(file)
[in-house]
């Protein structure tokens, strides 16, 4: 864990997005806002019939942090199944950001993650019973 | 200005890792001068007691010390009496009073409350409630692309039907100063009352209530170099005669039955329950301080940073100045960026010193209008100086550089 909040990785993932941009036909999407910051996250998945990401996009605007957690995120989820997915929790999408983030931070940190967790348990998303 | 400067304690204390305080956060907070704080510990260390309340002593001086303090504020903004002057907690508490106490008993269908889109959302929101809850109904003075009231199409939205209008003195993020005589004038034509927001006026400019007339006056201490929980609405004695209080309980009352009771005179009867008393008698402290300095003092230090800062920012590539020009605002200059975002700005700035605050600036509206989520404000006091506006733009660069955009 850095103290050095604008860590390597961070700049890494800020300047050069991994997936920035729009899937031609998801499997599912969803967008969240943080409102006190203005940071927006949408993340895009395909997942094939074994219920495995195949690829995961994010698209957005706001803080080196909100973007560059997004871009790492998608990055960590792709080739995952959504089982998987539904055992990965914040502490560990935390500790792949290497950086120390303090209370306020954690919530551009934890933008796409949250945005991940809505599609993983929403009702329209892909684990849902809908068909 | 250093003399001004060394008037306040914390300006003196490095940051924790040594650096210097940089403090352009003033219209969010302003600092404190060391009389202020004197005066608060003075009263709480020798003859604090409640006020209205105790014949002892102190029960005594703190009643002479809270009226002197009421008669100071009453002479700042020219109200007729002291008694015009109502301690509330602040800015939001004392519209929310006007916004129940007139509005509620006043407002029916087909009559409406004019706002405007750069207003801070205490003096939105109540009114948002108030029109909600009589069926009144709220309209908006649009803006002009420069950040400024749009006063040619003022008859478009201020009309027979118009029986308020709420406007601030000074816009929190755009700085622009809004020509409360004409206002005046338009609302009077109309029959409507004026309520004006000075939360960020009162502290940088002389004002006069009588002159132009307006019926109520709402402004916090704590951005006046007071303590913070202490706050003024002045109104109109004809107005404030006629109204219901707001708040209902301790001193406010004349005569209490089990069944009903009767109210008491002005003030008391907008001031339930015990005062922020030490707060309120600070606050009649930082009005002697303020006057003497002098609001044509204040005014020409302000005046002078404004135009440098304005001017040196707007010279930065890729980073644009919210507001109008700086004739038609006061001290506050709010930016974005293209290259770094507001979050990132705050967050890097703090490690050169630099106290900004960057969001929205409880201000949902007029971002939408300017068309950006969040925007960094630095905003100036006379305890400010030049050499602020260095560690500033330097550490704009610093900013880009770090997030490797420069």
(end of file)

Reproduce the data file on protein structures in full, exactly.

[in-house]
């Protein structure tokens, strides 16, 4: 864990997005806002019939942090199944950001993650019973 | 200005890792001068007691010390009496009073409350409630692309039907100063009352209530170099005669039955329950301080940073100045960026010193209008100086550089 909040990785993932941009036909999407910051996250998945990401996009605007957690995120989820997915929790999408983030931070940190967790348990998303 | 400067304690204390305080956060907070704080510990260390309340002593001086303090504020903004002057907690508490106490008993269908889109959302929101809850109904003075009231199409939205209008003195993020005589004038034509927001006026400019007339006056201490929980609405004695209080309980009352009771005179009867008393008698402290300095003092230090800062920012590539020009605002200059975002700005700035605050600036509206989520404000006091506006733009660069955009 850095103290050095604008860590390597961070700049890494800020300047050069991994997936920035729009899937031609998801499997599912969803967008969240943080409102006190203005940071927006949408993340895009395909997942094939074994219920495995195949690829995961994010698209957005706001803080080196909100973007560059997004871009790492998608990055960590792709080739995952959504089982998987539904055992990965914040502490560990935390500790792949290497950086120390303090209370306020954690919530551009934890933008796409949250945005991940809505599609993983929403009702329209892909684990849902809908068909 | 250093003399001004060394008037306040914390300006003196490095940051924790040594650096210097940089403090352009003033219209969010302003600092404190060391009389202020004197005066608060003075009263709480020798003859604090409640006020209205105790014949002892102190029960005594703190009643002479809270009226002197009421008669100071009453002479700042020219109200007729002291008694015009109502301690509330602040800015939001004392519209929310006007916004129940007139509005509620006043407002029916087909009559409406004019706002405007750069207003801070205490003096939105109540009114948002108030029109909600009589069926009144709220309209908006649009803006002009420069950040400024749009006063040619003022008859478009201020009309027979118009029986308020709420406007601030000074816009929190755009700085622009809004020509409360004409206002005046338009609302009077109309029959409507004026309520004006000075939360960020009162502290940088002389004002006069009588002159132009307006019926109520709402402004916090704590951005006046007071303590913070202490706050003024002045109104109109004809107005404030006629109204219901707001708040209902301790001193406010004349005569209490089990069944009903009767109210008491002005003030008391907008001031339930015990005062922020030490707060309120600070606050009649930082009005002697303020006057003497002098609001044509204040005014020409302000005046002078404004135009440098304005001017040196707007010279930065890729980073644009919210507001109008700086004739038609006061001290506050709010930016974005293209290259770094507001979050990132705050967050890097703090490690050169630099106290900004960057969001929205409880201000949902007029971002939408300017068309950006969040925007960094630095905003100036006379305890400010030049050499602020260095560690500033330097550490704009610093900013880009770090997030490797420069």